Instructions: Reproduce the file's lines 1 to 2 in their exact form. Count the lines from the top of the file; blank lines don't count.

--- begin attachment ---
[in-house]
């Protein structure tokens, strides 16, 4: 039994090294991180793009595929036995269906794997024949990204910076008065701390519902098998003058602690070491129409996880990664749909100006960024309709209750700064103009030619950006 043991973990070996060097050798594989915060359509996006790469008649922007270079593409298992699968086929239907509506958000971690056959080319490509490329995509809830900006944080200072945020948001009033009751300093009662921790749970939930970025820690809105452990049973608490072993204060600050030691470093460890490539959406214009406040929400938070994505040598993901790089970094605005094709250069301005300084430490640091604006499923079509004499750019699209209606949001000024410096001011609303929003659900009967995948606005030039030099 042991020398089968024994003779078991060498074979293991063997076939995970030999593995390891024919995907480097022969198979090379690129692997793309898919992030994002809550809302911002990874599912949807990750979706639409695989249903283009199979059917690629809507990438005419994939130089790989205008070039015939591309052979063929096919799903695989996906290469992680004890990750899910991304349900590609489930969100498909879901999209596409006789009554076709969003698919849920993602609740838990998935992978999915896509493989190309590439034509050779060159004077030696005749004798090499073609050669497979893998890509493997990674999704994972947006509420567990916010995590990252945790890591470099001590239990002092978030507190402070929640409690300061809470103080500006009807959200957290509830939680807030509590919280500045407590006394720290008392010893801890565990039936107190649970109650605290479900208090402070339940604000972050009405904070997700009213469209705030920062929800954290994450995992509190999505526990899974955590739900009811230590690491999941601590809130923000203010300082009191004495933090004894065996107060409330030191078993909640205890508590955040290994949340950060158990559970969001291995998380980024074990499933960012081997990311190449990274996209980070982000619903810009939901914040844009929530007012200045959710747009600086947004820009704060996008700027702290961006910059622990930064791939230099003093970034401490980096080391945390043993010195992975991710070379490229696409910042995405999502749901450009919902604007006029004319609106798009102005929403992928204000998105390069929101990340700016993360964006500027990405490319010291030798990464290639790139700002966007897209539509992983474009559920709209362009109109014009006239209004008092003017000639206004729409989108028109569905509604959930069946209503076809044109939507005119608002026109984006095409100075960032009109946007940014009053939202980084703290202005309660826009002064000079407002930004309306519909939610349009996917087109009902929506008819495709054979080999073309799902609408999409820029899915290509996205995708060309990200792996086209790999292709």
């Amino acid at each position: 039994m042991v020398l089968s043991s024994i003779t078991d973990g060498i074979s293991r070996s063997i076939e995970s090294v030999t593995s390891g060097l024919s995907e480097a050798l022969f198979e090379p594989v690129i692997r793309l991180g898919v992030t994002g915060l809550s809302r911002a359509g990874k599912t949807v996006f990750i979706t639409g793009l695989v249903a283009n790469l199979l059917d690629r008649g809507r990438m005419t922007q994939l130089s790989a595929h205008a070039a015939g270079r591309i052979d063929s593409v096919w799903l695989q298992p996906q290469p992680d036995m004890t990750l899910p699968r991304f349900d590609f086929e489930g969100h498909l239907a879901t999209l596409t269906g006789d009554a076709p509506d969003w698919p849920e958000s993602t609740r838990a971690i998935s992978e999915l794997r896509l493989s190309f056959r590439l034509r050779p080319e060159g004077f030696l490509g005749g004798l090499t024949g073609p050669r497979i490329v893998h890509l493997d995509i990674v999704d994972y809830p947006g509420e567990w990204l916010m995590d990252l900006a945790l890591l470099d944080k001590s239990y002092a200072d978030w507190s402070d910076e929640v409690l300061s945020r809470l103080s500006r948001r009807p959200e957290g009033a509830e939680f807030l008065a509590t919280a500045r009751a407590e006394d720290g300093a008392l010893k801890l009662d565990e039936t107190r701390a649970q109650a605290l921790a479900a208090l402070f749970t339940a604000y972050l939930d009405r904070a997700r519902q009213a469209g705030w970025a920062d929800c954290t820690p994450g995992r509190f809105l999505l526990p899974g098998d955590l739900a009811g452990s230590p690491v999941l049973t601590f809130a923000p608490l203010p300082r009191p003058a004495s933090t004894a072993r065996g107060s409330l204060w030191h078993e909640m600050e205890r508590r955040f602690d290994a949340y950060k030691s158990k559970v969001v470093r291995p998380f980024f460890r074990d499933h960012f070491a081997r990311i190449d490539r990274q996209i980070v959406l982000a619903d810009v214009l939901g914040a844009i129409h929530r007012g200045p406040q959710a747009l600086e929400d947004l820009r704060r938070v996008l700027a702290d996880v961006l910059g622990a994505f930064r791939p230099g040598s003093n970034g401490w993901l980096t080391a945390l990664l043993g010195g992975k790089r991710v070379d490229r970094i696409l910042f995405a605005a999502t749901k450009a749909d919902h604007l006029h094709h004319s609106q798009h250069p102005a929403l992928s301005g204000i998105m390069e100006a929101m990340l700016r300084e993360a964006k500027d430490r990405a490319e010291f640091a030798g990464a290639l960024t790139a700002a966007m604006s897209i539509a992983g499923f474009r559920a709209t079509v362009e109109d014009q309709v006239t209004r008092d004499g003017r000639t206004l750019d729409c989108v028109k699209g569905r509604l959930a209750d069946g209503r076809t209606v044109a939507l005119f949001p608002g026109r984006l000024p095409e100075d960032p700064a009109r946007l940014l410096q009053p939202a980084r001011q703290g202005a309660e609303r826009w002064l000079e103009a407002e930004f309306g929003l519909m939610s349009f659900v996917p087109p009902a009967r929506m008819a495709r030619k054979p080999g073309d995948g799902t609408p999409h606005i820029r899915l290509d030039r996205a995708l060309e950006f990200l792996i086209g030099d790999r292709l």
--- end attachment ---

[in-house]
């Protein structure tokens, strides 16, 4: 039994090294991180793009595929036995269906794997024949990204910076008065701390519902098998003058602690070491129409996880990664749909100006960024309709209750700064103009030619950006 043991973990070996060097050798594989915060359509996006790469008649922007270079593409298992699968086929239907509506958000971690056959080319490509490329995509809830900006944080200072945020948001009033009751300093009662921790749970939930970025820690809105452990049973608490072993204060600050030691470093460890490539959406214009406040929400938070994505040598993901790089970094605005094709250069301005300084430490640091604006499923079509004499750019699209209606949001000024410096001011609303929003659900009967995948606005030039030099 042991020398089968024994003779078991060498074979293991063997076939995970030999593995390891024919995907480097022969198979090379690129692997793309898919992030994002809550809302911002990874599912949807990750979706639409695989249903283009199979059917690629809507990438005419994939130089790989205008070039015939591309052979063929096919799903695989996906290469992680004890990750899910991304349900590609489930969100498909879901999209596409006789009554076709969003698919849920993602609740838990998935992978999915896509493989190309590439034509050779060159004077030696005749004798090499073609050669497979893998890509493997990674999704994972947006509420567990916010995590990252945790890591470099001590239990002092978030507190402070929640409690300061809470103080500006009807959200957290509830939680807030509590919280500045407590006394720290008392010893801890565990039936107190649970109650605290479900208090402070339940604000972050009405904070997700009213469209705030920062929800954290994450995992509190999505526990899974955590739900009811230590690491999941601590809130923000203010300082009191004495933090004894065996107060409330030191078993909640205890508590955040290994949340950060158990559970969001291995998380980024074990499933960012081997990311190449990274996209980070982000619903810009939901914040844009929530007012200045959710747009600086947004820009704060996008700027702290961006910059622990930064791939230099003093970034401490980096080391945390043993010195992975991710070379490229696409910042995405999502749901450009919902604007006029004319609106798009102005929403992928204000998105390069929101990340700016993360964006500027990405490319010291030798990464290639790139700002966007897209539509992983474009559920709209362009109109014009006239209004008092003017000639206004729409989108028109569905509604959930069946209503076809044109939507005119608002026109984006095409100075960032009109946007940014009053939202980084703290202005309660826009002064000079407002930004309306519909939610349009996917087109009902929506008819495709054979080999073309799902609408999409820029899915290509996205995708060309990200792996086209790999292709």